Archbishop William E. Lori, who was installed this month as the 16th archbishop of Baltimore, said he would discuss "the roots of our own nation's tradition of respect for religious freedom" — including the roles of Marylanders John Carroll, the first archbishop of Baltimore, and his cousin Charles Carroll, the only Roman Catholic signer of the Declaration of Independence.
He is scheduled to speak Thursday at the National Religious Freedom Conference, hosted by a conservative Washington think tank and described by organizers as "a diverse assembly of about 200 religious leaders, elected officials, and federal and state policy experts."
"I will certainly reference how the church's teaching on religious liberty and our nation's tradition of respect for religious liberty fit together very, well," Lori said. "And why it would be important not just for believers, but indeed for the common good of society, to make sure that we as a nation go out of our way to respect religious liberty and not allow it to be compromised — even when we're talking about religious teachings that might be unpopular or countercultural, or the religious views of a minority."
In federal lawsuits filed Monday, the University of Notre Dame, the Archdiocese of New York and other Catholic institutions said the new health insurance rules violate their constitutionally protected freedom of religion.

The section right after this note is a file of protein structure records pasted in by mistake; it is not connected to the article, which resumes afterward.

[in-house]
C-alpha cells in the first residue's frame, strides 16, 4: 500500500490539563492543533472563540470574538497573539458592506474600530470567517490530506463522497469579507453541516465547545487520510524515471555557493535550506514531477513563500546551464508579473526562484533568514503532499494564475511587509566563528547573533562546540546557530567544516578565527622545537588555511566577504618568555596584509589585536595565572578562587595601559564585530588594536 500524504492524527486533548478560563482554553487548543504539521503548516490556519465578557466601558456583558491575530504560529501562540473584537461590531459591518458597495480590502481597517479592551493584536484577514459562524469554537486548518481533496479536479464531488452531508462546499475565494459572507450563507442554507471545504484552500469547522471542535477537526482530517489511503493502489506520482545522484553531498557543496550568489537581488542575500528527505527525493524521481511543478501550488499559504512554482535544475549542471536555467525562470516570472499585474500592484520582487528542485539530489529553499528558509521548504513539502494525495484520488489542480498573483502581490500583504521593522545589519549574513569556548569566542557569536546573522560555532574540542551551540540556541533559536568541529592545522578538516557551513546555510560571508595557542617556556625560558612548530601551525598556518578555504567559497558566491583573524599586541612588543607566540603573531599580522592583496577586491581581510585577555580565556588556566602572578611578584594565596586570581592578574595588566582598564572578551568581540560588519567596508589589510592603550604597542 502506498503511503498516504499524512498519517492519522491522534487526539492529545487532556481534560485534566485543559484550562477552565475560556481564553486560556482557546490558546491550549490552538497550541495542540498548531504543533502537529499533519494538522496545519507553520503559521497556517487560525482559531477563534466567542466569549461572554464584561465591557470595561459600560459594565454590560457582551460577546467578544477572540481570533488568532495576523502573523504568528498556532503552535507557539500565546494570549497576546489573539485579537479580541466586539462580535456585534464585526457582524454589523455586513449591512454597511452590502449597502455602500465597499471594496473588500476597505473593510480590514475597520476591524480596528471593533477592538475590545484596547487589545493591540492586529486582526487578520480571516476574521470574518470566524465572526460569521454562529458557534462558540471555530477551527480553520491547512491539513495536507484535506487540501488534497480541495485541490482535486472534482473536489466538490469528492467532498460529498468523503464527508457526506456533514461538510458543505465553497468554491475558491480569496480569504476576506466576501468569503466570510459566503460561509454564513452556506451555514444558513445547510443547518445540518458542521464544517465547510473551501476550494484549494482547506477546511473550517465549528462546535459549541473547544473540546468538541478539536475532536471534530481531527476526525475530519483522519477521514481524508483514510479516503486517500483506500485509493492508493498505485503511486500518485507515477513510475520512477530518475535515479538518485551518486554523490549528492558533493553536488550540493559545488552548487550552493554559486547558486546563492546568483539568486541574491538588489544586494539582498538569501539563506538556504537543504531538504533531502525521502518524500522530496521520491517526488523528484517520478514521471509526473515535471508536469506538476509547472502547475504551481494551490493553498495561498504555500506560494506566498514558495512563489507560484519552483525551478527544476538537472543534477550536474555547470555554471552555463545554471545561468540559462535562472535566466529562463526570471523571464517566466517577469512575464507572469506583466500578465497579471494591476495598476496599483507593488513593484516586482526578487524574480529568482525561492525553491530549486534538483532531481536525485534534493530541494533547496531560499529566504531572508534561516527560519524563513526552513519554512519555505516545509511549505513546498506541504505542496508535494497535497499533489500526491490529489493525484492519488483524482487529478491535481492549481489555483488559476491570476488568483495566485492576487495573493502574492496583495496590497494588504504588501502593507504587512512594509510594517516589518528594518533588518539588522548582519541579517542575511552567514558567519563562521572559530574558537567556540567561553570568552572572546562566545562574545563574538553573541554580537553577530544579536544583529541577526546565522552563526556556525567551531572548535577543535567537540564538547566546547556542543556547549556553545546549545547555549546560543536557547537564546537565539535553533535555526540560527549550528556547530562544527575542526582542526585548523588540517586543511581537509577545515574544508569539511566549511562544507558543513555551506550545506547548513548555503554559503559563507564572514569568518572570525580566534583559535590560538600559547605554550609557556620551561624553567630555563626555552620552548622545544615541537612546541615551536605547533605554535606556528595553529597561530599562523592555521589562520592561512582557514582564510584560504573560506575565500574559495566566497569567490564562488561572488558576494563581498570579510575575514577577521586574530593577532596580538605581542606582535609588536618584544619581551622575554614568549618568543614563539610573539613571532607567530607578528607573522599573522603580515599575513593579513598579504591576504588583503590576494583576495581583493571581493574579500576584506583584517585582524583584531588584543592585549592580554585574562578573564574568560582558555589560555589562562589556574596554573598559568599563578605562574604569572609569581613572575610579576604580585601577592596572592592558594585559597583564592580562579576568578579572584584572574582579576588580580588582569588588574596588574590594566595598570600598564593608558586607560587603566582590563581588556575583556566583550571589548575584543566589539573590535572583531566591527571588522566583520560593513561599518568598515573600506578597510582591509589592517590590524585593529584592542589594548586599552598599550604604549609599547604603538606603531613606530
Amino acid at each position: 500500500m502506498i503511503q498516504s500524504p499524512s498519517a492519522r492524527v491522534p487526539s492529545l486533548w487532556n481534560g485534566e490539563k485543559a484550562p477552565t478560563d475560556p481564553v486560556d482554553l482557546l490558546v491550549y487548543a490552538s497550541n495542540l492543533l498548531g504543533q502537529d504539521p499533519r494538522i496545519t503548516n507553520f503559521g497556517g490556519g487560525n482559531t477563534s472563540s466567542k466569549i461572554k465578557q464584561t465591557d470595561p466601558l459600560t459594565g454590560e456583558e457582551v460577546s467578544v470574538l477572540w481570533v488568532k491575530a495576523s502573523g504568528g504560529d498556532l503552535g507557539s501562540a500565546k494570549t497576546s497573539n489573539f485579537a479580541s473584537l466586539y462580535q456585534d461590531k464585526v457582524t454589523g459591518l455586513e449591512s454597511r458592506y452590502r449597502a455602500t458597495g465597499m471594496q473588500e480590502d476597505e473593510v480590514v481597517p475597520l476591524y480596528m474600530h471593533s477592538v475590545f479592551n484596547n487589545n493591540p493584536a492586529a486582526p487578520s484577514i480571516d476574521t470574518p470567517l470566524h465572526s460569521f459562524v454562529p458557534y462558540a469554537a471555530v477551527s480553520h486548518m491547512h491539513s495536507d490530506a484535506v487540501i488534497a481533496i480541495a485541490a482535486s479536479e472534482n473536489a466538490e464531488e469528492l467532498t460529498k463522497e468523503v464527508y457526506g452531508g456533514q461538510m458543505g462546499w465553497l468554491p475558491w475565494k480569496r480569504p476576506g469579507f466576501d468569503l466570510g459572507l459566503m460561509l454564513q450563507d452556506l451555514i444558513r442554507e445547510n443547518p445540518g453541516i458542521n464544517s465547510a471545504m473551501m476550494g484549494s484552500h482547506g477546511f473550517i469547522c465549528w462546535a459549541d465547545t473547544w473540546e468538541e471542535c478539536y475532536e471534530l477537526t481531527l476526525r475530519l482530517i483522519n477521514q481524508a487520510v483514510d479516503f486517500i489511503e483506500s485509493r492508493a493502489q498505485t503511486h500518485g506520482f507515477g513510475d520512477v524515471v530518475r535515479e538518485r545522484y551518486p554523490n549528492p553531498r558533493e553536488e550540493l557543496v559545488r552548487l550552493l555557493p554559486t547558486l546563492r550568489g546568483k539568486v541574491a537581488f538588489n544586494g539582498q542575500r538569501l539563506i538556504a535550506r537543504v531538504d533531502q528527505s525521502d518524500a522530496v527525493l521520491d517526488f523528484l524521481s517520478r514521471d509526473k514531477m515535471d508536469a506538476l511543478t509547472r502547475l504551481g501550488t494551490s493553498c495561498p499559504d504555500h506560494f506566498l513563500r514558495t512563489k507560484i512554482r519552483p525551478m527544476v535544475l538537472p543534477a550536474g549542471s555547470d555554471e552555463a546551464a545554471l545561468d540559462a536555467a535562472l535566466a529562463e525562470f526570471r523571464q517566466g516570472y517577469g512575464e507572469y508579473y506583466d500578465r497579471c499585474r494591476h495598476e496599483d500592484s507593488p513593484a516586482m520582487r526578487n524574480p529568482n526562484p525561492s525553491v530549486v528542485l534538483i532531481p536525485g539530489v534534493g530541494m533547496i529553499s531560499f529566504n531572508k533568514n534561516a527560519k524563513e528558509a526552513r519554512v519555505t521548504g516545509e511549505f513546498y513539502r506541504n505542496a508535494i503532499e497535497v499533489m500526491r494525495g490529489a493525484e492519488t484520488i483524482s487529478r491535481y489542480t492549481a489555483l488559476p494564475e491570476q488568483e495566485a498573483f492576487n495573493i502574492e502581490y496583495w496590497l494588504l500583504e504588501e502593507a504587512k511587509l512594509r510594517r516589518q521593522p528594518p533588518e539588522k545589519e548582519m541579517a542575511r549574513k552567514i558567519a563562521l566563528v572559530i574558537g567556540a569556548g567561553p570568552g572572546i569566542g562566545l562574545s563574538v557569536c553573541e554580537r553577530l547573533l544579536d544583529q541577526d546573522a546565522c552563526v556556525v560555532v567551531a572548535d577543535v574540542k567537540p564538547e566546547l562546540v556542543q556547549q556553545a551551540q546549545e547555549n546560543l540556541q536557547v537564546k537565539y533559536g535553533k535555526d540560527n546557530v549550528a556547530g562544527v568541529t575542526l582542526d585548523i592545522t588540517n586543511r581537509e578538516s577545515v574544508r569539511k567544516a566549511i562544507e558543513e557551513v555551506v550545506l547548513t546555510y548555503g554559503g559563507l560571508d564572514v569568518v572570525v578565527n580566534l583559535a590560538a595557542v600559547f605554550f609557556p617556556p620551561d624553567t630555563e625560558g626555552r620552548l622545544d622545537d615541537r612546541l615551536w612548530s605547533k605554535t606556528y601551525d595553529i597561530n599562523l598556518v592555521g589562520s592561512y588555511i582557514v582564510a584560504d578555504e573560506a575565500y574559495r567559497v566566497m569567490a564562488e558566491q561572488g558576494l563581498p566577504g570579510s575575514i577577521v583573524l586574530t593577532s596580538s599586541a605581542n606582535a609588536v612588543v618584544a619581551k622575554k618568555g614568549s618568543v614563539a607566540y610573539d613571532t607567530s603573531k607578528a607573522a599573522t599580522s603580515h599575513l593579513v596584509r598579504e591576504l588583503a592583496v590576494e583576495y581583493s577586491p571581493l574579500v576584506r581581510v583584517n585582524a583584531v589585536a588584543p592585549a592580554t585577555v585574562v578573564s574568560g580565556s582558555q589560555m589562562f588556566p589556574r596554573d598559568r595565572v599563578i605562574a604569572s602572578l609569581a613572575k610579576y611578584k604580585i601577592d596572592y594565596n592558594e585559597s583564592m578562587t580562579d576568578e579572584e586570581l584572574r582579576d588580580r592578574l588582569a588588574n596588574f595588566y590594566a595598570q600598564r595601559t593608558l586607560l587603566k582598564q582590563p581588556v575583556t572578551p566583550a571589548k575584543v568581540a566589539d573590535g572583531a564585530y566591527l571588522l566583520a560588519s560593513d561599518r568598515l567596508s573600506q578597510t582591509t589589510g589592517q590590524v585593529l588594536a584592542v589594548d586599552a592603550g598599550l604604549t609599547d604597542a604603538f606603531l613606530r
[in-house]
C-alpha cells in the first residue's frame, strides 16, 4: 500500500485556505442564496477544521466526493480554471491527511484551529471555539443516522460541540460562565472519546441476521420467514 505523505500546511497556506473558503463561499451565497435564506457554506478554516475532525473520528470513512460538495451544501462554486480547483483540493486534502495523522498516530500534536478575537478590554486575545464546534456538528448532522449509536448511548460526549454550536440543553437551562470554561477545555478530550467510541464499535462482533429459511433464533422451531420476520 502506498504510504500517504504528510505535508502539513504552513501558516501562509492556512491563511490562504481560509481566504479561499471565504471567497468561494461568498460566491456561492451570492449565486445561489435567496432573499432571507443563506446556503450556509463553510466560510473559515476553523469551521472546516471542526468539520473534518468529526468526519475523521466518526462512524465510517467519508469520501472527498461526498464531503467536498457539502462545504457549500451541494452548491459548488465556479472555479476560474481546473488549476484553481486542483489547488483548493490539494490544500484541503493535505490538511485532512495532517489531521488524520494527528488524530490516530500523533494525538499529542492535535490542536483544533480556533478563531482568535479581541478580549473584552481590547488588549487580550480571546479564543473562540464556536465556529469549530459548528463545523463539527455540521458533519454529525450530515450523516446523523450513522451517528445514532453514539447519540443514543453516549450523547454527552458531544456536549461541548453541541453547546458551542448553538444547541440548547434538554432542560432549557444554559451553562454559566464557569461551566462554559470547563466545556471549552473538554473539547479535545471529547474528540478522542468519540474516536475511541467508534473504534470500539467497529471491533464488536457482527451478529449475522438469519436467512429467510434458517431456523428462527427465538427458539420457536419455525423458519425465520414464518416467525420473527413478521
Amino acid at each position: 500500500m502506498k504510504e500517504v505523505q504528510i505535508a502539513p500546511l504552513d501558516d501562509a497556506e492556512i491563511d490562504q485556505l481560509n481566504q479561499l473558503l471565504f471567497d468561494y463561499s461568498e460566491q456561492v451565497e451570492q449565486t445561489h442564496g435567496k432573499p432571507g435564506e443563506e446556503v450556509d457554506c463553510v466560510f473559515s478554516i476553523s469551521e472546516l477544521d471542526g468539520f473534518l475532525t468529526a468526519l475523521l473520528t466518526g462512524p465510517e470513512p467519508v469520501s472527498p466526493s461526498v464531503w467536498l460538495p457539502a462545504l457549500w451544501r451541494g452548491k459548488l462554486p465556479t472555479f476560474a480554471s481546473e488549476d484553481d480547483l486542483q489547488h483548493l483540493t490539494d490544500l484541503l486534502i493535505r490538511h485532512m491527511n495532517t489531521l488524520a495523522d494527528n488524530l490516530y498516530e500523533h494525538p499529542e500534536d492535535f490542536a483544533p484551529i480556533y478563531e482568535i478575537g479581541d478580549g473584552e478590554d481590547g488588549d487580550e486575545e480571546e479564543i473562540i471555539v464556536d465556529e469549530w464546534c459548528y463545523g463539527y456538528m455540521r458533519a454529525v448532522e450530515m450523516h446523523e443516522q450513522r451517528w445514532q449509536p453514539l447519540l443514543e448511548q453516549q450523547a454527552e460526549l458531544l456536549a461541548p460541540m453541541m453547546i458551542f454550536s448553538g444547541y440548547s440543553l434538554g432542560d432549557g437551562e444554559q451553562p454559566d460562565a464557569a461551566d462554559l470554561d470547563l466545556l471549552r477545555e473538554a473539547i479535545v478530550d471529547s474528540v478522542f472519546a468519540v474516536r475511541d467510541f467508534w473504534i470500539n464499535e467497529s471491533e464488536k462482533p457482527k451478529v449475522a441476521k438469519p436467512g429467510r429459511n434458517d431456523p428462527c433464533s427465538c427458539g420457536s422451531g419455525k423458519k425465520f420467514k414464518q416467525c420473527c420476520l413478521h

The Department of Health and Human Services, which is writing rules for the administration's health care overhaul, initially required employers to pay for coverage of contraception. After Catholics and others objected, the administration offered a modification that would require insurers to pay for the coverage.
The U.S. Conference of Catholic Bishops has said the modification does not resolve its concerns. The administration says it is still discussing the rule with religious leaders.
The Archdiocese of Baltimore did not join in the lawsuits.
"In this time of transition, it's very difficult to do the preparatory work that's necessary to engage in that type of litigation," the new archbishop said. But he said he "applauded the courage and the generosity of the dioceses and health care institutions and universities … who have decided to file suit in order to protect our First Amendment rights."
Lori called it "a noble struggle."
"We are not defending religious liberty for any partisan purpose," he said. "Our struggles at the present time are not of our own choosing. The timing is certainly not of our own choosing. We're engaging in this because we simply want the freedom to continue our amazing works of charity and education – and they're massive – but to do them in a way that is faithful to the teachings that inspired them in the first place."
The think tank sponsoring the conference, the Ethics and Public Policy Center, will give Lori its 2012 American Religious Freedom Award for his "gracious-but-vigorous defense of religious liberty in the face of increasing hostility and legal and policy challenges."